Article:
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Underworld (2003)

by on 2011/01/14

Now we are really breaking into my desert island film collection. Underworld would be in my castaway tapestry duffle bag for certain.

According to lore, director Len Wiseman met, fell in love with and later married star Kate Beckinsale who plays the pleather-clad vampire warrior Selene. After seeing this movie, let’s say 19 times to date, I think I want to marry her just a little bit as well.

This blue-black beauty of a film features one of my favourite opening sequences ever. Selene tells us her story atop a rain-slicked gothic cathedral in a long, black trench coat. Like a shimmering, gorgeous gargoyle, she looks down on a dismal Hungarian street. Pure magic.

The Underworld story centres on orphaned Selene, her family allegedly ripped to shreds by Lycans (werewolves). After the bloody deaths of everyone she loved, a great and terrible vampire leader Viktor (Bill Nighy) makes her his surrogate daughter and gives her an undead life as a vampire Death Dealer.

Bent on exterminating every Lycan she finds, Selene is a sleek, blue-eyed killing machine, the last of an old guard of warriors made increasingly obsolete by the dwindling number of Lycans wandering the streets.

Unfortunately for Selene, things in vampireland are now run by a sneering funboy Kraven (Shane Brolly), a “bureaucrat” who is more interested in impressing his vampire elders and politicking than waging war with the Lycans. Under Kraven’s rule, the coven is decadent and debauched – one long vampire sexy party.

A word or two on Kraven. If you’ve seen the movie, I think you’ll sing along as I take a moment to rage about his outfits.  What was the deal with that bedazzled, sequined shirt? Perhaps it was a bit of costuming genius to inspire hatred in the audience. You know, it worked.

However a handful of sequins can’t get in the way of my love. Back to Selene (and you know, she doesn’t like Kraven either). Mannered, deadly, driven, Selene does things with a pair of handguns that are iconic moments in film-making. She escapes a pack of wall-crawling Lycans by shooting a Selene-sized hole in the linoleum and crashing to the floor below. Epic.

Up to her lovely vinyl-enrobed shoulders in trouble, Selene’s got a lead on a pack of Lycans with new deadly weapons and some sort of nefarious scheme. They’ve shot up a subway and offed some of her fanged comrades-in-arms.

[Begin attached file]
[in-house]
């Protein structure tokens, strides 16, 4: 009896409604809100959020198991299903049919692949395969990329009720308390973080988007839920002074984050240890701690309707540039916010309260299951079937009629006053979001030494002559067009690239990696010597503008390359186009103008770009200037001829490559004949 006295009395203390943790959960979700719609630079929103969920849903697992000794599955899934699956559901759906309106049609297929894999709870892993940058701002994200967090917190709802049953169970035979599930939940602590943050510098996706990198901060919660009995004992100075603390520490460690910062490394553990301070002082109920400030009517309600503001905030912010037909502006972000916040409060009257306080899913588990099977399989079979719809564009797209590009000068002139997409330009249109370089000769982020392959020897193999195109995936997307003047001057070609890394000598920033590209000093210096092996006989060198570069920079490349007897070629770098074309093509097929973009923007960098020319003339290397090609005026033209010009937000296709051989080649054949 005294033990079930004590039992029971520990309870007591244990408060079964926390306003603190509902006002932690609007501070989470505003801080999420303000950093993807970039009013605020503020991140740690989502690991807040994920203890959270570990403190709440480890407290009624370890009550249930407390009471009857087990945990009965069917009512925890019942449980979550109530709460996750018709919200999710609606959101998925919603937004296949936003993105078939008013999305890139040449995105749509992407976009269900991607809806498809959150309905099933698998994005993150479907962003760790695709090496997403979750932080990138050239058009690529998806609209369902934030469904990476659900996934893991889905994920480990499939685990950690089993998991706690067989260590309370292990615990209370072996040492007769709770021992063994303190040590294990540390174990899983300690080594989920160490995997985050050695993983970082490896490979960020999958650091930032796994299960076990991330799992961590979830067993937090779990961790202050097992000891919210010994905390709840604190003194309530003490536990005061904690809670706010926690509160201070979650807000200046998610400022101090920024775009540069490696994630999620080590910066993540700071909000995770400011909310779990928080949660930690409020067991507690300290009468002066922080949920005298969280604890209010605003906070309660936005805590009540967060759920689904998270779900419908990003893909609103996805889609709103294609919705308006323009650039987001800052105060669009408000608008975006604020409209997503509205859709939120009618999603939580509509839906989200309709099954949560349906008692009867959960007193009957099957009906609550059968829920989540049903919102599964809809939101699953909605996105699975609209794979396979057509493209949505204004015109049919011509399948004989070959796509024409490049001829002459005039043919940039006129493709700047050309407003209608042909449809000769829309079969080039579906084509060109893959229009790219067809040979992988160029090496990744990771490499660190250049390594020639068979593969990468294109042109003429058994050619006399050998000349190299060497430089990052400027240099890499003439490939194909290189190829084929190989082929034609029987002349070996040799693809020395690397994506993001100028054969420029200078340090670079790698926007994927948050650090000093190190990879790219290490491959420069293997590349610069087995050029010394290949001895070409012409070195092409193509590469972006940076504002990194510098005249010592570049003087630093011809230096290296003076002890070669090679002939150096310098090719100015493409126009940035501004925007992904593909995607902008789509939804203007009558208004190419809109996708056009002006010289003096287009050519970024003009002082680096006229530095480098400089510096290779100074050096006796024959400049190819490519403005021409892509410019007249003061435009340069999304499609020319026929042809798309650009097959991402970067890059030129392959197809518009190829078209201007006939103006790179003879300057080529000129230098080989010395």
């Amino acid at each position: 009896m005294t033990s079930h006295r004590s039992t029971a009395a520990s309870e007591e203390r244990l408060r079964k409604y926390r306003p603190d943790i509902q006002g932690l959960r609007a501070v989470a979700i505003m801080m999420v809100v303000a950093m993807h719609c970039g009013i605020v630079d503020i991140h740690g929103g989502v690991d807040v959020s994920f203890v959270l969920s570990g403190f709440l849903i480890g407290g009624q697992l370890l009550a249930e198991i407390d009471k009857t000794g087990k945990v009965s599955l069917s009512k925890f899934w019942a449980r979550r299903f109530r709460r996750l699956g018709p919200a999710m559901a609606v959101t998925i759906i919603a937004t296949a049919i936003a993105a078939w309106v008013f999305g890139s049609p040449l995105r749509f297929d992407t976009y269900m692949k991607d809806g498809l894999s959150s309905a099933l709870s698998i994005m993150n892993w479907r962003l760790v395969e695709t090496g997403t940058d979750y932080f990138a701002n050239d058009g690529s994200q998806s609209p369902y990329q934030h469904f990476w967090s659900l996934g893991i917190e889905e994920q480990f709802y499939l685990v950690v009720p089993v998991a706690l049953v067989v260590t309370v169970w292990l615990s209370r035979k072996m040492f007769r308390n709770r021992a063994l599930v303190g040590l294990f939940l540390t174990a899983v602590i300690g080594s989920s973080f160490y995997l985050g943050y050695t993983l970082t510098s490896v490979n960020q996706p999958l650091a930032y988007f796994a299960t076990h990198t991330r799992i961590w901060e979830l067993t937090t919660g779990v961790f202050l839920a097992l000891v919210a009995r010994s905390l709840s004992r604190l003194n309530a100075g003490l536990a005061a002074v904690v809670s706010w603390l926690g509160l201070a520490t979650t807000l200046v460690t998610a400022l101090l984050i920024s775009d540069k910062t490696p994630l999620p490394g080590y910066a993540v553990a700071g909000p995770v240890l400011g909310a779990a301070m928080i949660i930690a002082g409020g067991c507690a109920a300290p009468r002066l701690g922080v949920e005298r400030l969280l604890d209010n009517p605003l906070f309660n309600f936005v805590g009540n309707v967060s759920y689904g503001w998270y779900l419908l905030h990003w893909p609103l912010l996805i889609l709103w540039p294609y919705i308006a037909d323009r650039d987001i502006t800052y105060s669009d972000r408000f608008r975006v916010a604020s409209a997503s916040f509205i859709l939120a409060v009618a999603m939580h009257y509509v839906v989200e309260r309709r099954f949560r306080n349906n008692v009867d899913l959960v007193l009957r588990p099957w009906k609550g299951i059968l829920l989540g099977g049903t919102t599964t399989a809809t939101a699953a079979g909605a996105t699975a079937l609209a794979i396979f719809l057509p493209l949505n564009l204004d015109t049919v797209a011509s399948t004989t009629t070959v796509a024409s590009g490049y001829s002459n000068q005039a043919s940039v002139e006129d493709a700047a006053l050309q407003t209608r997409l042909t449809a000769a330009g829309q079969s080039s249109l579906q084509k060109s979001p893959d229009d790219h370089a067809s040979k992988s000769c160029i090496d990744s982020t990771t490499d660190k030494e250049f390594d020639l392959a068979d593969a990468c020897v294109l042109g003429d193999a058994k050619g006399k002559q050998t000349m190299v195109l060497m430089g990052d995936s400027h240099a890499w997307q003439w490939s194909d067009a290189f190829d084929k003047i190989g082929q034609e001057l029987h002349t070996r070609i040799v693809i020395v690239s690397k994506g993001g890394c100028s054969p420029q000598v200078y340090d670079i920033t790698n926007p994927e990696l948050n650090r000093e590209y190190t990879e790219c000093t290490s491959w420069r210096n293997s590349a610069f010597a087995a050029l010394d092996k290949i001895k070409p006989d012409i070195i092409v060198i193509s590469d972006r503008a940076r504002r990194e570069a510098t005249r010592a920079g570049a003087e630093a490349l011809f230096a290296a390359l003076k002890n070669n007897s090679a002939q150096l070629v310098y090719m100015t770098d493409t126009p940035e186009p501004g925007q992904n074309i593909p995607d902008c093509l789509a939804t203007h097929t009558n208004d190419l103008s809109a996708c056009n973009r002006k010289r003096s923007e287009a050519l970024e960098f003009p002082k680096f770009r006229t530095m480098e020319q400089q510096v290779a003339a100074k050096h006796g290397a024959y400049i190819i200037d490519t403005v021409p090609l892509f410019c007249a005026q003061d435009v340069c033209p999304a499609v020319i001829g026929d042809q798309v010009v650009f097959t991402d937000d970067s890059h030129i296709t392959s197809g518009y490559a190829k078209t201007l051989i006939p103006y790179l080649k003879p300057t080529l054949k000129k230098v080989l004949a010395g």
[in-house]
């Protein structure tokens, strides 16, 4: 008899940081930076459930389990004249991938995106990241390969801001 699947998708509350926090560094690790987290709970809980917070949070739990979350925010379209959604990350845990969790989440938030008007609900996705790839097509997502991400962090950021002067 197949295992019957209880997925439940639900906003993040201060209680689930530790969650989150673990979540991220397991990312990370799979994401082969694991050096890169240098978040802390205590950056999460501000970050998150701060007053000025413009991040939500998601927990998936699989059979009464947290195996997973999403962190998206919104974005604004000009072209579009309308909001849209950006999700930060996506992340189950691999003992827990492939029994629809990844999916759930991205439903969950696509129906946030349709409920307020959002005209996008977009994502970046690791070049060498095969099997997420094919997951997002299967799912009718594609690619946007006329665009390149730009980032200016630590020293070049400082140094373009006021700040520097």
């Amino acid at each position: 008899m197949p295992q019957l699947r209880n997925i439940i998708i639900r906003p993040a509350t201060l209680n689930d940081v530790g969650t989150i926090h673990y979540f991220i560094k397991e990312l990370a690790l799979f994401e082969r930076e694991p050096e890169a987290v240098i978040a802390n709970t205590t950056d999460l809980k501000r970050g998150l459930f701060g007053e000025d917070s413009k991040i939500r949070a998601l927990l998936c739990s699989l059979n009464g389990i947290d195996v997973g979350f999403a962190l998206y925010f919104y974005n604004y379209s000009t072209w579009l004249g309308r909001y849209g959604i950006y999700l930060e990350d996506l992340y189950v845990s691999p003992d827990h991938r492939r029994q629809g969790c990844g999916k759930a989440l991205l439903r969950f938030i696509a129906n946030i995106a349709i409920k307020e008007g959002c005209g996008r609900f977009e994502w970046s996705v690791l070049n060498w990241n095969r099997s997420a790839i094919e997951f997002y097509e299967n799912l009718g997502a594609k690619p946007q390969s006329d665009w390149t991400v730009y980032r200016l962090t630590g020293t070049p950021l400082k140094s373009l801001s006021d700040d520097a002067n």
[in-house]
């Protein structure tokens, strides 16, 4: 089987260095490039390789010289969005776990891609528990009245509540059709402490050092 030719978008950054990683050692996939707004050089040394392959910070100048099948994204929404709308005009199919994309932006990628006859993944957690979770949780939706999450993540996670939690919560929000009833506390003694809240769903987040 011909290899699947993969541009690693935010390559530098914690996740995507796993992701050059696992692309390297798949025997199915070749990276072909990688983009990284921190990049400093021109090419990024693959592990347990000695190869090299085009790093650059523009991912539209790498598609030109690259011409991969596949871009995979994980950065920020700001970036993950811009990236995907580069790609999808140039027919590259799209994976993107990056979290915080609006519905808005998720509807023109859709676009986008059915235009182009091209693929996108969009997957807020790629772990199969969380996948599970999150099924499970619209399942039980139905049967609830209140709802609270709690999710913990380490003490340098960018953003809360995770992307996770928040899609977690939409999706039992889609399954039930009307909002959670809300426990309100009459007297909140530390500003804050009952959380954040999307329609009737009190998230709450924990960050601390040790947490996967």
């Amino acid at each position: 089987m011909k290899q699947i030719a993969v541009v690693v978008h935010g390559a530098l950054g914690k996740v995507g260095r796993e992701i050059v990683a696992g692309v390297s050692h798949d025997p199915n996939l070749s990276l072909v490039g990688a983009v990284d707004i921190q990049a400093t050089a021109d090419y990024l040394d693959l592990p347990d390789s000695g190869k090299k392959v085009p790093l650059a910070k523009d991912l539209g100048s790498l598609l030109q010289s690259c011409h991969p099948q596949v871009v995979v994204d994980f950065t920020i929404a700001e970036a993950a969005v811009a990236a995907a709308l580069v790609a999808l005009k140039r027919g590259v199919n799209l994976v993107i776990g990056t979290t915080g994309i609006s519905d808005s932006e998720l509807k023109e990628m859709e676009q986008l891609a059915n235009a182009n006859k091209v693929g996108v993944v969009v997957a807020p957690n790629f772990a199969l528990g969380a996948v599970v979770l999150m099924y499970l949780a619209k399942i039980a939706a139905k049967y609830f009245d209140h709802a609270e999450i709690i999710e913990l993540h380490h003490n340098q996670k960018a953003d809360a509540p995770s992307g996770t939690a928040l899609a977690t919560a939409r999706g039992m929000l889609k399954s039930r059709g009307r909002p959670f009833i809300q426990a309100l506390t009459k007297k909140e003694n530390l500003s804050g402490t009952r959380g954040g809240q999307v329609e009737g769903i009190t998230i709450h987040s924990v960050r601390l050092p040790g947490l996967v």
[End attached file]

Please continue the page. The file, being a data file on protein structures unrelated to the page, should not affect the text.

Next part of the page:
Underworld holds my top spot for some of the best werewolf transformations ever. Hulking, monolithic Lycan Raze (Kevin Grevioux) undergoes an awe-inspiring change in a subway tunnel as he battles with a vampiric Death Dealer. I don’t think a werewolf change has ever been done better. Ever. Sorry Joss Whedon and Seth Green.

The unlikely being at the centre of all the werewolf fur and vampire ashes a-flying is mere human Michael Corvin (Scott Speedman). Turns out that kindly, bland, confused Dr. Corvin has something special in his blood. Speedman turns in a kindly, bland, confused performance.

When I saw the theatrical release in the darkened cinema I couldn’t for the life of me understand Selene and Michael’s mutual attraction. Now that I’ve seen the director’s cut, with key linking footage restored including scenes where Selene and Michael swap stories of loves lost, I understood everything. Do watch the director’s cut, whatever you do.

A few words on the towering villains of this piece, Viktor (Bill Nighy) and Lycan leader Lucian (Michael Sheen). Having seen Bill Nighy as the tragicomic stepfather in Shaun of the Dead (2004), his full, terrifying inhabitation of the jerkified dark lord was a truly a thing to behold.

Lucian (Sheen), with his blazing Rasputin stare, transforms from milky-eyed boogeyman to noble freedom fighter beautifully. Brilliant, odd, fascinating performances from both Nighy and Sheen.

It is damned hard to be rational about this movie that I so love so I won’t try. Underworld and its sequels Evolution and Rise of the Lycans are similarly films I would wedge into my duffle bag for that desert island banishment or in preparation for the end of the world. I can hardly wait for more.

* * * *

Rated R for strong violence, gore and some language

121 minutes

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